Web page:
Saturday, March 31, 2012

Overture! Curtain! Lights! The Bugs Bunny Show

It’s Saturday morning. Time for cartoons! Or at least it was when I was a kid back in the early sixties. The very first cartoons I watched, however, were actually in prime time! THE BUGS BUNNY SHOW, for instance, premiered on ABC in 1960.

Apparently my parents had no qualms about me watching THE BUGS BUNNY SHOW because they had, themselves, been enjoying Looney Tunes and Merrie Melodies for years in theaters! It was a known quantity. My Dad, especially, although then in his fifties, had been a fan of Bugs Bunny, Daffy Duck and friends for as long as they’d been around.

In the years since then, of course, parents’ eyes were opened up to see all the gun violence, suicide gags, cross-dressing and back-stabbing in so many of the Warner Brothers cartoons but, in 1960, that was just considered good, clean fun!

THE BUGS BUNNY SHOW took many of the old theatrical cartoons and recycled them into a format of three per episode with all new linking material animated by Warner’s animation department. Even the commercials for Post were new little cartoons!

The opening theme was one of the most memorable in television—“Overture, curtain, lights…” Entitled “This Is It,” the song featured Mel Blanc singing with himself via overdubs as both Bugs Bunny and Daffy Duck. In fact, Blanc, long the sole credited voice for the Looney Tunes characters (for contractual reasons) probably got more new work out of THE BIGS BUNNY SHOW than anyone else!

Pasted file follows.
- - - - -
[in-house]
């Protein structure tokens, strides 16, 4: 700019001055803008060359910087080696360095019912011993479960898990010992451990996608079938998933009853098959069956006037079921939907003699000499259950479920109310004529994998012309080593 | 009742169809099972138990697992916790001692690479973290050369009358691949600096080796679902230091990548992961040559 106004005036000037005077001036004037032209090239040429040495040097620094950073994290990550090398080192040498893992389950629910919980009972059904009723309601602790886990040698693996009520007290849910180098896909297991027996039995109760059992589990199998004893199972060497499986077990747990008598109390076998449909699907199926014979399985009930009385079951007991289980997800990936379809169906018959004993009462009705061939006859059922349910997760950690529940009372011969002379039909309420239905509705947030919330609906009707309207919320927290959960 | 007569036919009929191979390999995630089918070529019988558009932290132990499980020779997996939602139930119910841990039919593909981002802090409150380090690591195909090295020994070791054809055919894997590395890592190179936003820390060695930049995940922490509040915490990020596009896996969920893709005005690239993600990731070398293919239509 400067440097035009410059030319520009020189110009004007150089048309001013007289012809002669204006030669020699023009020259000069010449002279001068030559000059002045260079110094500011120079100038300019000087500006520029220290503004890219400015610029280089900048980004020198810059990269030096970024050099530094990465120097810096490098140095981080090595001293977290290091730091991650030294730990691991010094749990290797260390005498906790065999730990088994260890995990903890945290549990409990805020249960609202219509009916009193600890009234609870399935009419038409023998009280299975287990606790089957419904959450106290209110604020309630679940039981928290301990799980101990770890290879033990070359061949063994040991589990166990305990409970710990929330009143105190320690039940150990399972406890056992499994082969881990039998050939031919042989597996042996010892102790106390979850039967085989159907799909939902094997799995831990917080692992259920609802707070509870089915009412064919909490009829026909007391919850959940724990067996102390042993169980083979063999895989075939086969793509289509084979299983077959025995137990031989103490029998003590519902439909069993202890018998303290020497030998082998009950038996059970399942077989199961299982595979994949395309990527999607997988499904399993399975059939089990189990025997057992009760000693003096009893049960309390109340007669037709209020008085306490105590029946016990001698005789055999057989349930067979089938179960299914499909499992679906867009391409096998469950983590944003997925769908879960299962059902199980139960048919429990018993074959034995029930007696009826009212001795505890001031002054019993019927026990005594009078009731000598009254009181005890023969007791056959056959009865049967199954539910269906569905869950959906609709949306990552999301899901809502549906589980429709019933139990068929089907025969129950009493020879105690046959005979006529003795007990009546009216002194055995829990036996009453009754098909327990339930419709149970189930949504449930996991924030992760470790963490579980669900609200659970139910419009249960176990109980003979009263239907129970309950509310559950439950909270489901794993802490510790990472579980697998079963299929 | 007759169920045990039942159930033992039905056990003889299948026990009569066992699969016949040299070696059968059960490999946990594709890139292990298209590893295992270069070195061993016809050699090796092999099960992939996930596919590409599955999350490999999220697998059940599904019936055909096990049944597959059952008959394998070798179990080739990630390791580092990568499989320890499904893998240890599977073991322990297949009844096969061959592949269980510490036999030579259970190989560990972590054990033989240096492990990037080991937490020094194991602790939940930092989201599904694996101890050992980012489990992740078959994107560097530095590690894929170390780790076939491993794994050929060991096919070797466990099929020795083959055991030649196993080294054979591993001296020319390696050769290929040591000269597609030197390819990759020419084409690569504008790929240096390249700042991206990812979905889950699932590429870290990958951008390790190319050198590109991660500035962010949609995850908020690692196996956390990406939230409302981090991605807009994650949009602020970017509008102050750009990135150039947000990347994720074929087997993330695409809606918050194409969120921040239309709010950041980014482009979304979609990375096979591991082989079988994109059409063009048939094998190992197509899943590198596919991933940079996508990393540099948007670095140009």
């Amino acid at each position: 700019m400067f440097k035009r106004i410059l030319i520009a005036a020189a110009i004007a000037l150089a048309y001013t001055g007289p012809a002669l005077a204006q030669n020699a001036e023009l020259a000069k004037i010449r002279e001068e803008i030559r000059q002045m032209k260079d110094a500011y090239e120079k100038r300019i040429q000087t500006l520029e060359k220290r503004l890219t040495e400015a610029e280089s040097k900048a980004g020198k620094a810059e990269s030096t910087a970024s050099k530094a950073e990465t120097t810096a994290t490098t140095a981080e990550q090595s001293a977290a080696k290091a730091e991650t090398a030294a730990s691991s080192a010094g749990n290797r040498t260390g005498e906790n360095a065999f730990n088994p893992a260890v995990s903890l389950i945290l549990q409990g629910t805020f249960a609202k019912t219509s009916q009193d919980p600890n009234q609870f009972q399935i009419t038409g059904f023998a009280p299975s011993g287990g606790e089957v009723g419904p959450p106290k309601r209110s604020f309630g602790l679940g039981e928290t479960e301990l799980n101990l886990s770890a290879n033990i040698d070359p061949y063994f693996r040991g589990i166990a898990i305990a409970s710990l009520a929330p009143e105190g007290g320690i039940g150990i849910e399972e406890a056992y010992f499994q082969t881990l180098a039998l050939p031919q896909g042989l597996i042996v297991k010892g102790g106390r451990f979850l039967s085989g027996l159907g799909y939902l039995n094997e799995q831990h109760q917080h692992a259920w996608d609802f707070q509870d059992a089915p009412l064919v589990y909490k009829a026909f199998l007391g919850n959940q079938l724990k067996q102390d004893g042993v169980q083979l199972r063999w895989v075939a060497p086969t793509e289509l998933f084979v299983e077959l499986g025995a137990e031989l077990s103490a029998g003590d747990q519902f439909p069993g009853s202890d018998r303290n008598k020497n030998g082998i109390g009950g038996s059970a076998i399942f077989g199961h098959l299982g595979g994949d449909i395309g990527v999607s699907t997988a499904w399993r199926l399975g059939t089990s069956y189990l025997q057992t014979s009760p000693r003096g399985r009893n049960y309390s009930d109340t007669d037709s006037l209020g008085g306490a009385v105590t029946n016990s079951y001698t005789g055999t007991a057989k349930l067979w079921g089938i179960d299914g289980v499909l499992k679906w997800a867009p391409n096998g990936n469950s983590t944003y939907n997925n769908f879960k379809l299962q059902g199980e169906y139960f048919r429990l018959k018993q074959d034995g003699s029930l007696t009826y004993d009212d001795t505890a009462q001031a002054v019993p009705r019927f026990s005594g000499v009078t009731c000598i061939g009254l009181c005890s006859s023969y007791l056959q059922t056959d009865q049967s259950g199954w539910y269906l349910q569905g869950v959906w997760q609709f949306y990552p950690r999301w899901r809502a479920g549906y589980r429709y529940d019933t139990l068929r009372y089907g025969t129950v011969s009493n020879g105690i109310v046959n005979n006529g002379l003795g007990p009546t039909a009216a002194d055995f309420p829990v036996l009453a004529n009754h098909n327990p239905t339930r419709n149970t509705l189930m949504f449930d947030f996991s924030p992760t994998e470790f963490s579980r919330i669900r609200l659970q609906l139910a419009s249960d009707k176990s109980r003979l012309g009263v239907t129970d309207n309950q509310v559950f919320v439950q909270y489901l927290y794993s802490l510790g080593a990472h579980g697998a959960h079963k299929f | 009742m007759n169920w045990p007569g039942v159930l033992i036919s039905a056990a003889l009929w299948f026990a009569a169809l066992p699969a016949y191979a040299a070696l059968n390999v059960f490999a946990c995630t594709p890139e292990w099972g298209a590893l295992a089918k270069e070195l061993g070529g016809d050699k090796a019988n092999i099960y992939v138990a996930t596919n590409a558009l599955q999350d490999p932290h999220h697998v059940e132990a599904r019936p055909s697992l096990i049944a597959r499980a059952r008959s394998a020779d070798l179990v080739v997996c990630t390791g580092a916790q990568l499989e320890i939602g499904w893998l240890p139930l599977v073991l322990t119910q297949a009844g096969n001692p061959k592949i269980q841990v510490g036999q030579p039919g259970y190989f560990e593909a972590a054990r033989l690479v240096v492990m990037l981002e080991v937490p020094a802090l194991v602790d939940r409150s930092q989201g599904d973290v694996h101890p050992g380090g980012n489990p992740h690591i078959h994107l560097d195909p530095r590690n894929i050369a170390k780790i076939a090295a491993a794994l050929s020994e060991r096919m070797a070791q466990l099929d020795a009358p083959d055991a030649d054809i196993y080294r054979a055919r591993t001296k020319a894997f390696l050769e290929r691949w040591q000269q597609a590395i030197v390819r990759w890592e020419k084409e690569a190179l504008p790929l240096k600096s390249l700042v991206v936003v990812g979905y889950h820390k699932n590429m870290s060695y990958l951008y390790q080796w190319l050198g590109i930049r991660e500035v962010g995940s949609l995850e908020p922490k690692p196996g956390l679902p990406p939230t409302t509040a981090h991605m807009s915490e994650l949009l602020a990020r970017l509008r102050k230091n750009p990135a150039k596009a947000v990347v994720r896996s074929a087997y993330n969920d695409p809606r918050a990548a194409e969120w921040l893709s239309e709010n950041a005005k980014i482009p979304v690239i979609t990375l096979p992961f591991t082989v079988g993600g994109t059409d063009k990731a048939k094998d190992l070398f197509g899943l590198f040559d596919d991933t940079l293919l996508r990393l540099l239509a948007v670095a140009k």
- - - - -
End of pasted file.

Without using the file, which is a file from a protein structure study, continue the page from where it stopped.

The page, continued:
As an impressionable city child, I was introduced via this cartoon series not just to Bugs, Daffy, Elmer Fudd, Foghorn Leghorn, Speedy Gonzalez and a dozen other memorable characters but also to, among others, the concepts of skunks, duck hunting, cats eating birds, Mexican accents and roosters. Oh, and anvils.

As I learned to read, THE BUGS BUNNY SHOW credits also introduced me to the names of the great Warners animators including Friz Freleng, Robert McKimson, and Chuck Jones.